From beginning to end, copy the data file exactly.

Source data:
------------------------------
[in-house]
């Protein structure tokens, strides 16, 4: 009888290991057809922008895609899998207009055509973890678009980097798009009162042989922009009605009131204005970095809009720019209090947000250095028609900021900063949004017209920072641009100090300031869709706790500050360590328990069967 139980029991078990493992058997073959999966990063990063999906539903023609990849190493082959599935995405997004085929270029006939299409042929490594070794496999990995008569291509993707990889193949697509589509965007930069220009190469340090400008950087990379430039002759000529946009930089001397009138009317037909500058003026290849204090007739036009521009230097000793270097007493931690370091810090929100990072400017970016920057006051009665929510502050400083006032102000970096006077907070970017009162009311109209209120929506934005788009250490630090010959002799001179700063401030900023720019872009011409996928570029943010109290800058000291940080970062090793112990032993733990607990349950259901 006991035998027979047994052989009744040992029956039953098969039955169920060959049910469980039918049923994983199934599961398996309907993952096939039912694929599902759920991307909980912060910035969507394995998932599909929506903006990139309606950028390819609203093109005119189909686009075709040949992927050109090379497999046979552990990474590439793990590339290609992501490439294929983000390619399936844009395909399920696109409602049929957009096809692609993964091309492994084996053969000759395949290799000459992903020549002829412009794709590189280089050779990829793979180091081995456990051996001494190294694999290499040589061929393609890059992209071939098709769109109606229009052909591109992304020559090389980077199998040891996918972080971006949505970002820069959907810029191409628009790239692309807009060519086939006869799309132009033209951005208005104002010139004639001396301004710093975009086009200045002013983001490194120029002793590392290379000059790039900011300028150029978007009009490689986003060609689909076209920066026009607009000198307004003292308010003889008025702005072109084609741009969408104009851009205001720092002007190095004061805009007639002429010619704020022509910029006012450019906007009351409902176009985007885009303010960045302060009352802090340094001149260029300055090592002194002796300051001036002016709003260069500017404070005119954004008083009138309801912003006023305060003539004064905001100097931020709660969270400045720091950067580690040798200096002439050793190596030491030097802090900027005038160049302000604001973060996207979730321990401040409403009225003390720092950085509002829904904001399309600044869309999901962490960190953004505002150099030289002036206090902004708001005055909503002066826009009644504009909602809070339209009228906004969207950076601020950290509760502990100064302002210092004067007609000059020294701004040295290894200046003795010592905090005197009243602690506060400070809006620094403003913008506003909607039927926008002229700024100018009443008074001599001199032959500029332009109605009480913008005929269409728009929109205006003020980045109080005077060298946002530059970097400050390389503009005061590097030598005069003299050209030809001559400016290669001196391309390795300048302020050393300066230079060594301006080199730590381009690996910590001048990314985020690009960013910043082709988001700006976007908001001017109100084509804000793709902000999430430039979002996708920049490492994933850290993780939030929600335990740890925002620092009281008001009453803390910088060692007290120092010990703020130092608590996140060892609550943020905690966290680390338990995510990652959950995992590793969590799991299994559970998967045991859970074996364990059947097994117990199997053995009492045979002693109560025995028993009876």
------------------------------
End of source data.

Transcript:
[in-house]
């Protein structure tokens, strides 16, 4: 009888290991057809922008895609899998207009055509973890678009980097798009009162042989922009009605009131204005970095809009720019209090947000250095028609900021900063949004017209920072641009100090300031869709706790500050360590328990069967 139980029991078990493992058997073959999966990063990063999906539903023609990849190493082959599935995405997004085929270029006939299409042929490594070794496999990995008569291509993707990889193949697509589509965007930069220009190469340090400008950087990379430039002759000529946009930089001397009138009317037909500058003026290849204090007739036009521009230097000793270097007493931690370091810090929100990072400017970016920057006051009665929510502050400083006032102000970096006077907070970017009162009311109209209120929506934005788009250490630090010959002799001179700063401030900023720019872009011409996928570029943010109290800058000291940080970062090793112990032993733990607990349950259901 006991035998027979047994052989009744040992029956039953098969039955169920060959049910469980039918049923994983199934599961398996309907993952096939039912694929599902759920991307909980912060910035969507394995998932599909929506903006990139309606950028390819609203093109005119189909686009075709040949992927050109090379497999046979552990990474590439793990590339290609992501490439294929983000390619399936844009395909399920696109409602049929957009096809692609993964091309492994084996053969000759395949290799000459992903020549002829412009794709590189280089050779990829793979180091081995456990051996001494190294694999290499040589061929393609890059992209071939098709769109109606229009052909591109992304020559090389980077199998040891996918972080971006949505970002820069959907810029191409628009790239692309807009060519086939006869799309132009033209951005208005104002010139004639001396301004710093975009086009200045002013983001490194120029002793590392290379000059790039900011300028150029978007009009490689986003060609689909076209920066026009607009000198307004003292308010003889008025702005072109084609741009969408104009851009205001720092002007190095004061805009007639002429010619704020022509910029006012450019906007009351409902176009985007885009303010960045302060009352802090340094001149260029300055090592002194002796300051001036002016709003260069500017404070005119954004008083009138309801912003006023305060003539004064905001100097931020709660969270400045720091950067580690040798200096002439050793190596030491030097802090900027005038160049302000604001973060996207979730321990401040409403009225003390720092950085509002829904904001399309600044869309999901962490960190953004505002150099030289002036206090902004708001005055909503002066826009009644504009909602809070339209009228906004969207950076601020950290509760502990100064302002210092004067007609000059020294701004040295290894200046003795010592905090005197009243602690506060400070809006620094403003913008506003909607039927926008002229700024100018009443008074001599001199032959500029332009109605009480913008005929269409728009929109205006003020980045109080005077060298946002530059970097400050390389503009005061590097030598005069003299050209030809001559400016290669001196391309390795300048302020050393300066230079060594301006080199730590381009690996910590001048990314985020690009960013910043082709988001700006976007908001001017109100084509804000793709902000999430430039979002996708920049490492994933850290993780939030929600335990740890925002620092009281008001009453803390910088060692007290120092010990703020130092608590996140060892609550943020905690966290680390338990995510990652959950995992590793969590799991299994559970998967045991859970074996364990059947097994117990199997053995009492045979002693109560025995028993009876």